Just as we should beware of listening to false teaching, so we should beware of reading it. He warns against a “lightness” and indifference in our reading and hearing. Our ears may be “itching” after some new teaching and we may have a secret discontent with sound teaching (2 Timothy 4:1-4).

Reading is a special means of edification if used well but a great step towards destruction if otherwise, as experience shows.  Thus, people are commanded to watch and choose that which is most excellent. They cannot be left to be indifferent in this. We must spend our time wisely (as a special talent give by God). In reading many things our time can be greatly misspent and abused to our harm.

Christian wisdom is called for in order to make a right choice. Especially considering that many can only spend a little time in reading. A wrong choice means that they incapacitate themselves from reading things that may be more profitable for their condition and situation. Also, seeing that not everyone has the ability to discern poison from good food, people must regulate their Christian liberty in this aright. Otherwise it will become carelessness and turn into a snare. Some due to their gifts and calling need to acquaint themselves with writings of all kinds in order to refute them. Yet not everyone should take this liberty for themselves any more than they would attempt to publicly debate with adversaries of any kind. The strength and weight of their errors are stuffed into their writings and we are unable to counter their writings just as much as their speeches.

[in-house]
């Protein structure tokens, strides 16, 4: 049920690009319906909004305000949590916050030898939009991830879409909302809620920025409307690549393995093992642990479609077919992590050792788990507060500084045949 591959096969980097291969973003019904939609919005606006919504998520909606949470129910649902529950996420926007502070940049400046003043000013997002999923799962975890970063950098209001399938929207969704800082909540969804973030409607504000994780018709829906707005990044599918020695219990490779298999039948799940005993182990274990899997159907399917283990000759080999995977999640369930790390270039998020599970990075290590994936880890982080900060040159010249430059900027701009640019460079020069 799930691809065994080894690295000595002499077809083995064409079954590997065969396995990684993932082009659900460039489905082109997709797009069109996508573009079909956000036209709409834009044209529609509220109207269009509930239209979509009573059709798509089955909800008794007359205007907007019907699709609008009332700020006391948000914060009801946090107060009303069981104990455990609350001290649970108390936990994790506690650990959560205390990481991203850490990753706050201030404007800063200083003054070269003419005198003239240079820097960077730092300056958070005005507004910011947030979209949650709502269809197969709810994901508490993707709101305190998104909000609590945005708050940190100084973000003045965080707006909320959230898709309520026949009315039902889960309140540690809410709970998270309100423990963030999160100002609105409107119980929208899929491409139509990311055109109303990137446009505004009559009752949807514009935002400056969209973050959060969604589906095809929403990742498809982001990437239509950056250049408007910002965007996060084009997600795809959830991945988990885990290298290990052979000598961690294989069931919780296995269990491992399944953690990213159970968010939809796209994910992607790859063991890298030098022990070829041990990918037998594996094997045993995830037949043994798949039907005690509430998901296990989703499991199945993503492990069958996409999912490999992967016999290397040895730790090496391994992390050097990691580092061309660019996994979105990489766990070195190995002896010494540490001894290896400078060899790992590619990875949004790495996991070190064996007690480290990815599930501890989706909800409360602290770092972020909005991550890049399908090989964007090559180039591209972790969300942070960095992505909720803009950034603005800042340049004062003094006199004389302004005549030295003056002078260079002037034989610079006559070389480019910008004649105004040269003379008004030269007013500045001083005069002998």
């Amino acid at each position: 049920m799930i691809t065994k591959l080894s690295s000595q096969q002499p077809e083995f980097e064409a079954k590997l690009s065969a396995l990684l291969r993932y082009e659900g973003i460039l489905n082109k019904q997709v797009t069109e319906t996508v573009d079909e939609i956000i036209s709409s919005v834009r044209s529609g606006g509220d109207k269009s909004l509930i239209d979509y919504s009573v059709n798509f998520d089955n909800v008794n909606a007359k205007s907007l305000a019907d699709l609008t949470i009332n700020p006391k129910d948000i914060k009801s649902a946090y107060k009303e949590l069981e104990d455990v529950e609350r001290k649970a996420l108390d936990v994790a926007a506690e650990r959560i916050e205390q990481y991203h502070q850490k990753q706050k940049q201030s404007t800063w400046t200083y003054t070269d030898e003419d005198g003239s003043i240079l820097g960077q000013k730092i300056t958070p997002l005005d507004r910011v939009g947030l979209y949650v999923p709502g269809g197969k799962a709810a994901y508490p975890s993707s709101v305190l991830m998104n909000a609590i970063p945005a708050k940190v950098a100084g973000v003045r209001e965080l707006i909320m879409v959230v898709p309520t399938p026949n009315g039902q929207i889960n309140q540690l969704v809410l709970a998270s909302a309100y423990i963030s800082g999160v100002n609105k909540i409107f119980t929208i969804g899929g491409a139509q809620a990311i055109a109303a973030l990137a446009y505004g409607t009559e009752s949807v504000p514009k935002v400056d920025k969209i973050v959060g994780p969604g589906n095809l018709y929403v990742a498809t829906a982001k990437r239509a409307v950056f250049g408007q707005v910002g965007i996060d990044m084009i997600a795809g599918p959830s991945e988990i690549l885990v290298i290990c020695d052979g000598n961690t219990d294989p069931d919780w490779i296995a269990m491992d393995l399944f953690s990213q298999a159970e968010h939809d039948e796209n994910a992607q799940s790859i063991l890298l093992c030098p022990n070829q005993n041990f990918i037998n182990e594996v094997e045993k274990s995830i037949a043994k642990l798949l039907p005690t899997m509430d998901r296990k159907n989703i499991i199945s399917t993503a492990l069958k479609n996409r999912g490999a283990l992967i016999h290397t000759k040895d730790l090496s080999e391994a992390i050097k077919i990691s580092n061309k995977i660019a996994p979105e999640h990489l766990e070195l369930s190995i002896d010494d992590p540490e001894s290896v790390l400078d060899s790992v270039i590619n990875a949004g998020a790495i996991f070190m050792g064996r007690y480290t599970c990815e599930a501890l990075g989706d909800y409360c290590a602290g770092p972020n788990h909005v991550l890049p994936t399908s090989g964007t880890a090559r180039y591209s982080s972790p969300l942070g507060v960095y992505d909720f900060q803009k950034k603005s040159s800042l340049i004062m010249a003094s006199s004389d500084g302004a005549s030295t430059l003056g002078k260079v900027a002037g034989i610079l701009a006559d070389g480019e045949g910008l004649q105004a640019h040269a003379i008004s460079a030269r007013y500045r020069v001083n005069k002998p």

1. Read Books Recommended by Godly Christians

Spend your time reading the books from which godly Christians have previously derived benefit or recommend.  Such have (so to say) been tried and tasted and, like good food in which there is no danger, may therefore be used. There is no difficulty here, for it is easy to find out which books are commonly esteemed to be such.

 

2. Consider the Character of the Author